Saturday, April 28, 2007

Budding engineer

Today, after class at Morceau I finally got to the homeware/ hardware store on the edge of Penrith. Every month I promise myself that I will go and buy a length of table protector and every month I ever forget completely or I just forget to measure the table. Today I only remembered the first but fortunately both my husband and my 6 x 24 Creative Grids ruler were at home so I was able to go and part with my £17.34 for 2.2 meters of the stuff.

The reason I wanted it was that I sew on my dining room table. It's a good size but is a very polished table and so I have to keep the cloth to protect it, which then slips and slides if I drag fabric over it, especially if I am quilting. It is also so flimsy a cloth that I can't pin directly on the tabe top and end up using my ironing board as a narrow table top.

So I drag the protector stuff home in a state of great self-satisfaction and anticipation and..... yup, that slips and sides too. Grrr. Dennis said something along the lines of 'Perhaps it's the table, because its so polished and there is nothing you can do...'. Red rag to a bull - never tell me I can't do somthing!

So here is my solution.

First tie the protector on with ribbon by passing ribbon over the table like a parcel. and tying it around the table legs.

Much better. However, it still slipped, albeit with a restricted movement range of two or three inches rather than right off the edge. Still annoying though, so I tried to tighten the knots. But inevitably when you let go there is a tiny bit of slack in the ribbon.
'It needs a kind of torque system," I pronounced to a bemused looking Dennis, who has been standing obediently, with his finger holding down the ribbon on the top of the table while I crawl around under it. "Go get me a chopstick."

But I am far too imparient to wait the, oh, twenty seconds at least, it takes to produce the chopstick and in the meantime have laid a a hand on a stray thread spool. Slipped under the knotted ribbon it got me the tension to limit slipage to about half a centimeter. I then slipped a tiny little wad of protector between the ribbon and the lower edge of the table rim and ... BINGO.... a non-slip quilty table! Yeah.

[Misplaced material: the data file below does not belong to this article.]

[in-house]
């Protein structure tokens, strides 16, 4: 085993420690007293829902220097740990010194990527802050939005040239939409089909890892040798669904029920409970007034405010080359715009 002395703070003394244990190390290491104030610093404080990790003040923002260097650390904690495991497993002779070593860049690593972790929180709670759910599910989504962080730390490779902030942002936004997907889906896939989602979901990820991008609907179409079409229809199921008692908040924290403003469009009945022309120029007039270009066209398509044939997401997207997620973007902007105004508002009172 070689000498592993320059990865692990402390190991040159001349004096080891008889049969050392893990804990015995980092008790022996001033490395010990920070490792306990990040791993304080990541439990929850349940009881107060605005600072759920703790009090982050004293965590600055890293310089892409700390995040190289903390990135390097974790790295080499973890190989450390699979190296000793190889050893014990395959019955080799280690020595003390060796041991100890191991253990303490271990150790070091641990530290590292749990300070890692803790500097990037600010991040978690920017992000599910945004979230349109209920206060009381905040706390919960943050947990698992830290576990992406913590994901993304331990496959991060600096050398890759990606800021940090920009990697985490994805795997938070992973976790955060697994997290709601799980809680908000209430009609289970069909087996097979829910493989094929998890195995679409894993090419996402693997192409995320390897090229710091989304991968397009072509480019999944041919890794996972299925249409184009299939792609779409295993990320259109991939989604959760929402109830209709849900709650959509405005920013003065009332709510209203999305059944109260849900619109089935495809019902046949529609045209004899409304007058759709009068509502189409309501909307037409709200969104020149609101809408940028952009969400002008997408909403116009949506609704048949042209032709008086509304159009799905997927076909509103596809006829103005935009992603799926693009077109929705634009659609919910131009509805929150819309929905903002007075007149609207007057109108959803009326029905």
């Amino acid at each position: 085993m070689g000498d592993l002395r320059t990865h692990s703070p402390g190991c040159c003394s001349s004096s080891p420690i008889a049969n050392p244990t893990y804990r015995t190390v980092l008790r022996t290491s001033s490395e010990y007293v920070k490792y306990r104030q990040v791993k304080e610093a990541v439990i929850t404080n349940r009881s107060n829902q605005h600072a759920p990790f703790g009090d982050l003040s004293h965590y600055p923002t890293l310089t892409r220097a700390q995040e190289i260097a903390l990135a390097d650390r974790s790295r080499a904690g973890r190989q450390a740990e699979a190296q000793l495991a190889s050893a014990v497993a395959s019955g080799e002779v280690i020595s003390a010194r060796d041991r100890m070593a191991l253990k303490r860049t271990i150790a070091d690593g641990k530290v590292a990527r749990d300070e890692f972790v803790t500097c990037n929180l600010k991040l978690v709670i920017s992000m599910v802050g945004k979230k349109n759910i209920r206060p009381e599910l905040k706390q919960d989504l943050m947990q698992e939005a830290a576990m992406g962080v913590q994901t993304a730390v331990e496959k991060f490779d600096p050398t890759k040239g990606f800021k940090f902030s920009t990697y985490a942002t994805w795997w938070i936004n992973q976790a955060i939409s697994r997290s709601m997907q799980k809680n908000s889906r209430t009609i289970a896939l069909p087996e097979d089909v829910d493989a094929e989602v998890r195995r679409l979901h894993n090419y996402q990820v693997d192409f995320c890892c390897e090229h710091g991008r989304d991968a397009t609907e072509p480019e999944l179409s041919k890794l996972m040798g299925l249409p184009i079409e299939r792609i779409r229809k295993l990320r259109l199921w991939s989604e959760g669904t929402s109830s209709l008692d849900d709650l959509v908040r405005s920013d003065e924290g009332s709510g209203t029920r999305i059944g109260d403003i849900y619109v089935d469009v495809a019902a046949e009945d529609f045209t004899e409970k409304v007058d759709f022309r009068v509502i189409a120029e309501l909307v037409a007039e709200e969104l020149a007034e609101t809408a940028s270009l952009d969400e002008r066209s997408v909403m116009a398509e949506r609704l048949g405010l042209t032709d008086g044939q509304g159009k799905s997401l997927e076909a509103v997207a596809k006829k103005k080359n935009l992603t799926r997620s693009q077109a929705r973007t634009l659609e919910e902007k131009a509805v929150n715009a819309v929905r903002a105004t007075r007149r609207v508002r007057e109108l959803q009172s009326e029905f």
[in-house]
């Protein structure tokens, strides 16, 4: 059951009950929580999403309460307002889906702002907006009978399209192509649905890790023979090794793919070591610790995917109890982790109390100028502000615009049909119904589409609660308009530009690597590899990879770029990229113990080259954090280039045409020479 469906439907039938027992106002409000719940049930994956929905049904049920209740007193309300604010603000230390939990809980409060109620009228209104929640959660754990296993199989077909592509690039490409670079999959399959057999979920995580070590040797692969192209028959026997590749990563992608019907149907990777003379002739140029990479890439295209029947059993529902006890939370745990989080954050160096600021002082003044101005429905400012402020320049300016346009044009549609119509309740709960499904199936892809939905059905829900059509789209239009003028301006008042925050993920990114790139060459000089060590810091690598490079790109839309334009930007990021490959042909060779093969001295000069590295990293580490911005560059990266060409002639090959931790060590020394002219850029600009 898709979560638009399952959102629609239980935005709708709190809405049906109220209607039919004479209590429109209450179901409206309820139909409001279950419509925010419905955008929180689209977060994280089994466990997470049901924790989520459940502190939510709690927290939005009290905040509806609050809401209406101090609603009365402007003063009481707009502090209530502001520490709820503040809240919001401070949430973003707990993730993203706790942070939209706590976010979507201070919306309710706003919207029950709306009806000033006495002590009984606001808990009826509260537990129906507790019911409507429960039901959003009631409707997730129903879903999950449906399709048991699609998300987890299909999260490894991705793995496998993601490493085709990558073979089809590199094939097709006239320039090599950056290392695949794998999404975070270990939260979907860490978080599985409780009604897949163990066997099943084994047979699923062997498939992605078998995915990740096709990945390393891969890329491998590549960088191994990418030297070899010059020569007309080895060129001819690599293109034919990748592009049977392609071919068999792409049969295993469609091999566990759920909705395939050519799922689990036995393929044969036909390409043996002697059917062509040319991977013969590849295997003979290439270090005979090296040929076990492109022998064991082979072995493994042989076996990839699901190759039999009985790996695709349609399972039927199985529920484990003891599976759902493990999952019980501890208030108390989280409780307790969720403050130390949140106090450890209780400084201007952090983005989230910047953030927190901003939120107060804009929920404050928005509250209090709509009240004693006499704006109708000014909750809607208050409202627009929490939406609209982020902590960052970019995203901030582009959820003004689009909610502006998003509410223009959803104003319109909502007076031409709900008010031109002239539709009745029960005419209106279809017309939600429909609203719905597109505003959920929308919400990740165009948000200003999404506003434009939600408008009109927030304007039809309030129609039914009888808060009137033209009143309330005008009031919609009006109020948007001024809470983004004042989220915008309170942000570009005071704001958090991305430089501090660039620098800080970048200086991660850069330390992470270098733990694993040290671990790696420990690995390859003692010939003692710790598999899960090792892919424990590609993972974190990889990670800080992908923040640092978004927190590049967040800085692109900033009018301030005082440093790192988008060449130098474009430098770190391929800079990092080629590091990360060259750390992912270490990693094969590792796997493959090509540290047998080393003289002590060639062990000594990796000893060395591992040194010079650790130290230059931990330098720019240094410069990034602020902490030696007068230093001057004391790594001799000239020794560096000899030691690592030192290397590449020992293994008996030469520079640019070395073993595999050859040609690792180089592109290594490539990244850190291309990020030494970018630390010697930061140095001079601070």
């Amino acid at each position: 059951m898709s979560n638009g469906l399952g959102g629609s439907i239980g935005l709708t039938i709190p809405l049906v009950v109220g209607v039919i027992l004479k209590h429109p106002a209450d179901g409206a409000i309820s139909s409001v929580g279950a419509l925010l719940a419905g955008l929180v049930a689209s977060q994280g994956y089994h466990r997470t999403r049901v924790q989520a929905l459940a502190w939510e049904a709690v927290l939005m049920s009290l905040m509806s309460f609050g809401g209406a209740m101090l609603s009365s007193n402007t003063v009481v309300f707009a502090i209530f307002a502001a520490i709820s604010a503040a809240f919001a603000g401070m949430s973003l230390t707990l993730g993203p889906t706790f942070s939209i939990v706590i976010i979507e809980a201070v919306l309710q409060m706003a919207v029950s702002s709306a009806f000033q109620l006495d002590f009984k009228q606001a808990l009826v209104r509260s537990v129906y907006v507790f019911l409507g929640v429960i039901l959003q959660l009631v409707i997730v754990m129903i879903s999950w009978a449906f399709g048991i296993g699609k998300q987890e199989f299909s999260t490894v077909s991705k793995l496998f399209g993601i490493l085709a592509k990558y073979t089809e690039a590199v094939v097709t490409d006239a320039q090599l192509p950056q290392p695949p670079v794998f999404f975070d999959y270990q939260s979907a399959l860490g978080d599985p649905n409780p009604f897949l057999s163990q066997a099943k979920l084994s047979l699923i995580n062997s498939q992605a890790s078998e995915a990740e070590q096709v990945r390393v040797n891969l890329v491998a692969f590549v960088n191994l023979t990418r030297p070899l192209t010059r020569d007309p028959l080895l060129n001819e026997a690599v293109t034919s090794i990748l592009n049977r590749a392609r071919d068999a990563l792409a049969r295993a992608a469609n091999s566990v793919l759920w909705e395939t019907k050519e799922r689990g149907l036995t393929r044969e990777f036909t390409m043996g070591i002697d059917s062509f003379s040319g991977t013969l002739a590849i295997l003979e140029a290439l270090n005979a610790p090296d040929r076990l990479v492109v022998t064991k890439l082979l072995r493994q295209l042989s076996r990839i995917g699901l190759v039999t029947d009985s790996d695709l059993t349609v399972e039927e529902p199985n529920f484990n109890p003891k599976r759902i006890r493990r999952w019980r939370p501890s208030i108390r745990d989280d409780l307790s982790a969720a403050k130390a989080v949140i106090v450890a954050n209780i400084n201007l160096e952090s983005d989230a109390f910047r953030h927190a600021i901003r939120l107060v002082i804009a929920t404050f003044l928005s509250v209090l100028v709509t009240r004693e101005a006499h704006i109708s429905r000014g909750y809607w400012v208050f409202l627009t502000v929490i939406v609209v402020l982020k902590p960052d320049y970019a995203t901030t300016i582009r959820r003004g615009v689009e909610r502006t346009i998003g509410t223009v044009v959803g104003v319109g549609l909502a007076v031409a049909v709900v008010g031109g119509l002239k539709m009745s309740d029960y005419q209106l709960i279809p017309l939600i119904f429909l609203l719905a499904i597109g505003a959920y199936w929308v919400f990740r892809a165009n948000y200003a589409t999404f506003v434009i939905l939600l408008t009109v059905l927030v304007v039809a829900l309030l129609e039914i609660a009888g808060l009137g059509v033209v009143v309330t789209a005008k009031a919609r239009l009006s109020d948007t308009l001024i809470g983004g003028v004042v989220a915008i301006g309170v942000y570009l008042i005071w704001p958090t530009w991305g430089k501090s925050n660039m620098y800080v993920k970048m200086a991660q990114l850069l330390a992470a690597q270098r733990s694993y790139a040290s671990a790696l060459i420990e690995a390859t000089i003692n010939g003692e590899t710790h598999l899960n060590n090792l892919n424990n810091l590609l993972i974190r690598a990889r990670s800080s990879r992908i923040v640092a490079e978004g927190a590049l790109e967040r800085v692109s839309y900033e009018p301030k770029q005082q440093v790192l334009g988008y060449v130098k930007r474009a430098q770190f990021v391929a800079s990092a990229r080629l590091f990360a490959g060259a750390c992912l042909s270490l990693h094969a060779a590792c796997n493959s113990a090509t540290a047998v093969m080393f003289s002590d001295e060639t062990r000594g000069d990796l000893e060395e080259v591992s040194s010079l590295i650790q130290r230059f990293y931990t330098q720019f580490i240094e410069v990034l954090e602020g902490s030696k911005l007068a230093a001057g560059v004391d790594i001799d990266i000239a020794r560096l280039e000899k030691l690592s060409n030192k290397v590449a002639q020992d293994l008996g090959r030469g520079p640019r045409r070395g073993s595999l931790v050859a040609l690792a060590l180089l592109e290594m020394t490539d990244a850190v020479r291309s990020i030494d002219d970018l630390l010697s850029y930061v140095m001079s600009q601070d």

A slight flaw is that white ribbon would be better because the peach shows through the table cloth but that's easily rectified with a shopping trip. A bonus is that on top of the protector the cloth now does not slip so I don't even need to remove it for quilting.

Now, before I go to bed is there anything else I'm not supposed to be able to do?

Thursday, April 26, 2007

Language, young lady!

The last couple of days have been lingusitic ones. I was the lucky recipient of a German quilting magazine in a Swapbot swap recently and was delighted to find that despite not having used my A level German since school ( except to order few Wurst on a weekend to Berlin) that I could get much of the content of the magazine and had fun picking up specialist vocab ('rotary cutter etc') from the context. I showed it to a fellow quilter who found a Scandinavian shop who sent her back copies of a different German magazine.. .and she speaks not a word! So I decided that it would be fun to use these magazine to brush up on my language skills ( and that brushing up on my language skills justified two more potential subscritions, of course). So I went to Borders in Leeds to get a German - English dictionary to help me with the words I didn't recognise.